CHANGES IN OUR BODIES DURING THE PLATEAU PHASE

    A Woman's Body

    • Breathing becomes more rapid.
    • Heart's pulse rate still increasing.
    • Blood pressure still increasing.
    • Sex flush may continue.
    • Muscle tension continues — small spasms occur.
    • Bartholin's glands secrete lubrication.
    • Clitoris withdraws under the clitoral hood.
    • Areola around nipples becomes larger.
    • Outer labia continue to swell with blood.
    • Inner labia become deeper in color.

    A Man's Body

    • Breathing becomes more rapid. 
    • Heart's pulse rate still increasing.
    • Blood pressure still increasing.
    • Sex flush may continue.
    • Muscle tension continues — small spasms occur.   
    • Cowper's glands secrete pre-ejaculate.     
    • Glans of penis becomes larger.
    • Testes enlarge and continue to rise closer to the body. 
     
    Many people try to make the plateau phase last as long as possible. Some want to build up as much sexual and muscular tension as they can in order to have more satisfying orgasms. Others find the intense pleasure of the plateau so fulfilling that they can completely do without going to the next phase, orgasm.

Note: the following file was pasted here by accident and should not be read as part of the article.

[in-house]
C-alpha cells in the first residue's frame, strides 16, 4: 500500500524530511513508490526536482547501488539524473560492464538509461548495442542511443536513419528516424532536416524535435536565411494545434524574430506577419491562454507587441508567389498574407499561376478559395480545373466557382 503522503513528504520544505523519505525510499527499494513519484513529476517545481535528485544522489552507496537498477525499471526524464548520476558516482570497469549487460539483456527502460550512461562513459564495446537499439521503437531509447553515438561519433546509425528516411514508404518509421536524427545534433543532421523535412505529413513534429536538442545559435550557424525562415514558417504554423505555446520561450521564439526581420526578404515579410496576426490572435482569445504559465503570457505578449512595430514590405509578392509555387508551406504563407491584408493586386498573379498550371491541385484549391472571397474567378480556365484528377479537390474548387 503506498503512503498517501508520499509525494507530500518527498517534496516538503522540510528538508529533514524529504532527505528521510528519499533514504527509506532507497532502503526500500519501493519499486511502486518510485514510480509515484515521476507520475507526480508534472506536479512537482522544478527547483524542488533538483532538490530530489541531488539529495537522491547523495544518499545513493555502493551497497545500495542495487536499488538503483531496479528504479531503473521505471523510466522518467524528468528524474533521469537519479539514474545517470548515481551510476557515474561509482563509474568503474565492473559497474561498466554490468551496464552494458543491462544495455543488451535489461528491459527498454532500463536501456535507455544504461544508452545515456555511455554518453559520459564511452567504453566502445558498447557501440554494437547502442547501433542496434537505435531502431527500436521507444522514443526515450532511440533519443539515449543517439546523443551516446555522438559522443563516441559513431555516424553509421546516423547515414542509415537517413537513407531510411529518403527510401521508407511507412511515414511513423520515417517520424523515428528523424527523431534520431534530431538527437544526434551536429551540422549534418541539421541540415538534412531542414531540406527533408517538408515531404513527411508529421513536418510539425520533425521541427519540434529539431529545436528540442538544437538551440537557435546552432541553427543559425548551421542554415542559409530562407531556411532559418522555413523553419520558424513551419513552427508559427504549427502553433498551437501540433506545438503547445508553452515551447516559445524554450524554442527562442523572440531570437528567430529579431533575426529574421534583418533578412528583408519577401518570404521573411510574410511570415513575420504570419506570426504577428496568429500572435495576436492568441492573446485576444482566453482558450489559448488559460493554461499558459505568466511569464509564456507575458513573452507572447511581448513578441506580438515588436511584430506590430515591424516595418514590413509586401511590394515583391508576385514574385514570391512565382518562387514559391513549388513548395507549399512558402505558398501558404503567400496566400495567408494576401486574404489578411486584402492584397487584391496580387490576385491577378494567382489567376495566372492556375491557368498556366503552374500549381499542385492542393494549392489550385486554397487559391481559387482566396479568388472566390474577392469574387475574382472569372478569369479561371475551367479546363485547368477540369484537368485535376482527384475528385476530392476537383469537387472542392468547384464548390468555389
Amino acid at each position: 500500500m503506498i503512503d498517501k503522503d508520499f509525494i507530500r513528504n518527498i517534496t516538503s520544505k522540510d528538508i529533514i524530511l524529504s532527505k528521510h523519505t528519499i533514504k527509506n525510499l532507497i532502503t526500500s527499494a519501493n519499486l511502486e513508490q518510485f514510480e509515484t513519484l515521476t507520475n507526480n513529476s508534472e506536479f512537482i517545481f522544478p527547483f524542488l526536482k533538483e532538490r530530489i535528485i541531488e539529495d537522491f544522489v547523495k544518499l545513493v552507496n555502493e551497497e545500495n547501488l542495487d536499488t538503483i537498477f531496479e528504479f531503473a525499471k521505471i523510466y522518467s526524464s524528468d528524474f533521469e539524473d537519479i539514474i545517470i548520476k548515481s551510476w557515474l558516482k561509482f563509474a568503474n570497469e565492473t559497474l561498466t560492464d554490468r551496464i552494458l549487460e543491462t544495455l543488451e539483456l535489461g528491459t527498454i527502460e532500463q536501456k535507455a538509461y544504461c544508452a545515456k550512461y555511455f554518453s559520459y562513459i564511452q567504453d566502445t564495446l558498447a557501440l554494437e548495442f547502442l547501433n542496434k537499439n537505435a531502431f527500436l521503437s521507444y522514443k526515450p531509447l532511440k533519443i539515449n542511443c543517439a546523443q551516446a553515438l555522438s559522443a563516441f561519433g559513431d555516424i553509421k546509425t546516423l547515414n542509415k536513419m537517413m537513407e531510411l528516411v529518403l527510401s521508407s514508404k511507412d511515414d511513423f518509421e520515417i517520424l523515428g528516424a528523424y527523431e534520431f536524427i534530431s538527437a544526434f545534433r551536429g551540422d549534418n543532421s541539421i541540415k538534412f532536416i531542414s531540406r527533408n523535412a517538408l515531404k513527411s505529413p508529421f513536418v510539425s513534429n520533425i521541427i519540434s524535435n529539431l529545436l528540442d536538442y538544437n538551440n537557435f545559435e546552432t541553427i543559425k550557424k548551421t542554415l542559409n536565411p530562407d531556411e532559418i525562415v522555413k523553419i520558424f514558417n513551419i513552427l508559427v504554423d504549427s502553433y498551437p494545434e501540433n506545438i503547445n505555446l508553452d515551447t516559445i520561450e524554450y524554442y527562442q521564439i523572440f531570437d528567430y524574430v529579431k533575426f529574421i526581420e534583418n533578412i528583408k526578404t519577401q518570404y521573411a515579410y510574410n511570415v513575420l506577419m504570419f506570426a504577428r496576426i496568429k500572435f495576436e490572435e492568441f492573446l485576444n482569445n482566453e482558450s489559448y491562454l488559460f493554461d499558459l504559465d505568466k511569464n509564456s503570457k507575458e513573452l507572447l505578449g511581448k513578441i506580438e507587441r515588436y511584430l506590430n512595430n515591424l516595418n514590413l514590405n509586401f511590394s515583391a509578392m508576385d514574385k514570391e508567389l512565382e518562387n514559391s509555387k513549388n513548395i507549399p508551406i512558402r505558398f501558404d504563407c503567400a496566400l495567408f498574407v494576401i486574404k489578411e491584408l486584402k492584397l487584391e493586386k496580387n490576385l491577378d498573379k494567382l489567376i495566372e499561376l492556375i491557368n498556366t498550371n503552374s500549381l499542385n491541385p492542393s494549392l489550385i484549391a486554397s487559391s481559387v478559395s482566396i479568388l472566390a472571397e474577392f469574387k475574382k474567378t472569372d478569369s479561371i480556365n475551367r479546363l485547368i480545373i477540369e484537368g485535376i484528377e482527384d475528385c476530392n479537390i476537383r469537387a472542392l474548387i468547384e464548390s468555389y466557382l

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    What Happens During the Orgasm Phase?

    Orgasm is the most intense peak of sexual pleasure. It happens at the end of the plateau phase. It is when the sexual and muscular tension built up during the plateau period is released in a rapid series of intensely pleasing muscular spasms. The body also releases endorphins during orgasm that produce good feelings.

    Women experience orgasm in different ways. And orgasms can feel different for an individual woman at different times. Some may have full-body orgasms, which involve more than their sex organs. Some may have multiple orgasms.  Some can reach orgasm using only fantasy for stimulation.

    It is important for women to understand what feels good to them. Women may prefer stimulation of the clitoris, the vagina, the G spot, or may like for all of them to be stimulated. Ideally, women can ask their partners for the kind of stimulation they find most satisfying. This may be more rewarding than trying to have an orgasm the way they think other women do.